8 ways to virtually experience the Intrepid Sea, Air & Space Museum

The Intrepid Sea, Air & Space Museum is offering a variety of virtual tours and talks so that students, young and old, can experience the museum from school or home.

News 12 Staff

Sep 21, 2020, 2:34 PM

Updated 1,393 days ago

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8 ways to virtually experience the Intrepid Sea, Air & Space Museum
The Intrepid Sea, Air & Space Museum is offering a variety of virtual tours and talks so that students, young and old, can experience the museum from school or home.

Visit Experience Intrepid Anywhere for the upcoming schedule and to register for free programs, talks and interactive demonstrations designed for all ages.

Here are 8 digital resources you get at the museum's website:

1. Virtual tours:
Visitors can explore the museum's most intriguing spaces. Click here to visit the museum virtually.

2. Archival videos:
There are more than 300 archival videos on the Intrepid Museum YouTube channel. Watch now here.
3. Oral History Project:
Hear and see directly from those who served on board Intrepid and Growler via the museum’s Oral History Project. See more of the project here.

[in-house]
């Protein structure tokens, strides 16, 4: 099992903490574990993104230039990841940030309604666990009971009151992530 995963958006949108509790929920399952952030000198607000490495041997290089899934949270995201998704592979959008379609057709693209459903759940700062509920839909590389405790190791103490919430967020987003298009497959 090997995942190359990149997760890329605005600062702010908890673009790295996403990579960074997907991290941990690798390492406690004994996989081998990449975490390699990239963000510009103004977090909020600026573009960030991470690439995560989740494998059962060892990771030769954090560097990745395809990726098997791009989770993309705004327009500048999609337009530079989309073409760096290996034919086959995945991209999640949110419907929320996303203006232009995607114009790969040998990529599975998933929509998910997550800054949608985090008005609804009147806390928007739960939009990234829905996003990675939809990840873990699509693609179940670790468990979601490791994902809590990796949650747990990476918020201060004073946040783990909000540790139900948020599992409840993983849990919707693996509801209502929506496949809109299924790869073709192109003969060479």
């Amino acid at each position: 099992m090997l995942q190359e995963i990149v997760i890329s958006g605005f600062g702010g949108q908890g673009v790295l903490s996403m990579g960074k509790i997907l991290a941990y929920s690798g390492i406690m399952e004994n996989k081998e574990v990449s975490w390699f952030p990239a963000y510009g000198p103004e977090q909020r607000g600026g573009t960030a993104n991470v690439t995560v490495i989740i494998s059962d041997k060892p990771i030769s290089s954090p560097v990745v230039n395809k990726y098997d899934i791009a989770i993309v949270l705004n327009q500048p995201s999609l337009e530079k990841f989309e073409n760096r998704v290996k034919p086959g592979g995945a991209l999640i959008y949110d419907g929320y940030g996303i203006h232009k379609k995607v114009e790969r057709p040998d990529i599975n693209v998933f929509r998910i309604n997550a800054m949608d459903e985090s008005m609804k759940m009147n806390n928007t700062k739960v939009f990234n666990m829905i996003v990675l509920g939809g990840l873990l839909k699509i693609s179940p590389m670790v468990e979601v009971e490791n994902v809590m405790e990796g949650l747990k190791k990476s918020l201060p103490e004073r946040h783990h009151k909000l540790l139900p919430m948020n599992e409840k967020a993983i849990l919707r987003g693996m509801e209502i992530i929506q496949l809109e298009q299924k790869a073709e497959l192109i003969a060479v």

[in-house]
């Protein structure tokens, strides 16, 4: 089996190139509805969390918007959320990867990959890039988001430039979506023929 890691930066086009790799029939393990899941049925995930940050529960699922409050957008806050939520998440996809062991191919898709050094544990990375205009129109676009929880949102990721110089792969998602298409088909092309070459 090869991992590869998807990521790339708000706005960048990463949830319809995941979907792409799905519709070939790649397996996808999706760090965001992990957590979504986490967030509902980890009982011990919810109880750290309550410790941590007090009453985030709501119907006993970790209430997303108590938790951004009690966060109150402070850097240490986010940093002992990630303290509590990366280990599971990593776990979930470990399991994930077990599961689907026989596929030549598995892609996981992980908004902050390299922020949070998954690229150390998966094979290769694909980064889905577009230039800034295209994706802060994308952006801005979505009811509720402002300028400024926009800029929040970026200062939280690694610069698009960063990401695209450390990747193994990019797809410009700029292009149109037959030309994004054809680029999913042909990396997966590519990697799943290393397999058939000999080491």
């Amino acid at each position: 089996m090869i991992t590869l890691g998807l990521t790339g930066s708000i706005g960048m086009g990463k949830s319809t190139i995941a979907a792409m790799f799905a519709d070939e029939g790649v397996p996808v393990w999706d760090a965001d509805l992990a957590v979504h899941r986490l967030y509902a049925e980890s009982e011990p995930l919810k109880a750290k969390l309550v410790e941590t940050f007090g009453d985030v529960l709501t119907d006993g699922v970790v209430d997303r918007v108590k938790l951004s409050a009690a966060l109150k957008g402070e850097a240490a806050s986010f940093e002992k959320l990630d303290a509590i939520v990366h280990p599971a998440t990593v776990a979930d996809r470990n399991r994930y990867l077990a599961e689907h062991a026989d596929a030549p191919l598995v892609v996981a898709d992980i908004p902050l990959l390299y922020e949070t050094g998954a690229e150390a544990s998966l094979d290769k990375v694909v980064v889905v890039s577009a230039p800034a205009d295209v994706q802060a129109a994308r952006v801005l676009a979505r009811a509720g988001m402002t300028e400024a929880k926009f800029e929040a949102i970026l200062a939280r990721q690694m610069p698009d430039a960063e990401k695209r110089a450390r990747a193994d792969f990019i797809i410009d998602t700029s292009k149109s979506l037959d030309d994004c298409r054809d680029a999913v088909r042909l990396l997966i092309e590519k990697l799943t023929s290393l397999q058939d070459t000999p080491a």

4. Educational resources:
Learn about the museum’s many digital educational resources for K-12 and home school students here.

5. Intrepid Animated:
In celebration of Intrepid's 75th commissioning anniversary in 2018, the museum worked with animator Dustin Grella of Dusty Studio to present the stories of four oral history narrators in a new format. Watch more here.

6. Intrepid's Collections:
Explore the museum’s collection of items related to the service history of its vessels and aircraft. See more here.
7. Timeline of the Intrepid's history:
Intrepid has undergone an incredible journey, from its service to the U.S. Navy and NASA, to an escape from the scrapyard, to its permanent home on the Hudson. See it's journey here.

8. Upcoming virtual programs:
The Intrepid Sea, Air & Space Museum will present a Virtual Astronomy Live program on Thursday, Sept. 17 from 5:30 p.m. to 7 p.m.. The free event explores asteroids in our Solar System. Asteroids may be small but studying them could help scientists unravel some big mysteries. The space rocks are fossils from the birth of the solar system some 4.6 billion years ago — celestial fragments that never managed to grow into planets. Learn more on the event here.


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